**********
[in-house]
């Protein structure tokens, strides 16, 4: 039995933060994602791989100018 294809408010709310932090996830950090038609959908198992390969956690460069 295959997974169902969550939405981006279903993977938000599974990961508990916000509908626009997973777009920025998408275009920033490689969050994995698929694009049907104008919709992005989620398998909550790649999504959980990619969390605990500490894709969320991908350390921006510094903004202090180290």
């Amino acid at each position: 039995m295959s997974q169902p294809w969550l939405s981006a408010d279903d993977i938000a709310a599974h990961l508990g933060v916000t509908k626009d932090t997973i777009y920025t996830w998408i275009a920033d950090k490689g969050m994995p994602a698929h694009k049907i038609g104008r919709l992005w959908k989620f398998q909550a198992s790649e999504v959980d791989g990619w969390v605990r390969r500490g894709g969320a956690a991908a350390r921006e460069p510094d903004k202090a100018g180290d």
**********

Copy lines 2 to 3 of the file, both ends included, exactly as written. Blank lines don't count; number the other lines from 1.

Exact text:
């Protein structure tokens, strides 16, 4: 039995933060994602791989100018 294809408010709310932090996830950090038609959908198992390969956690460069 295959997974169902969550939405981006279903993977938000599974990961508990916000509908626009997973777009920025998408275009920033490689969050994995698929694009049907104008919709992005989620398998909550790649999504959980990619969390605990500490894709969320991908350390921006510094903004202090180290």
């Amino acid at each position: 039995m295959s997974q169902p294809w969550l939405s981006a408010d279903d993977i938000a709310a599974h990961l508990g933060v916000t509908k626009d932090t997973i777009y920025t996830w998408i275009a920033d950090k490689g969050m994995p994602a698929h694009k049907i038609g104008r919709l992005w959908k989620f398998q909550a198992s790649e999504v959980d791989g990619w969390v605990r390969r500490g894709g969320a956690a991908a350390r921006e460069p510094d903004k202090a100018g180290d």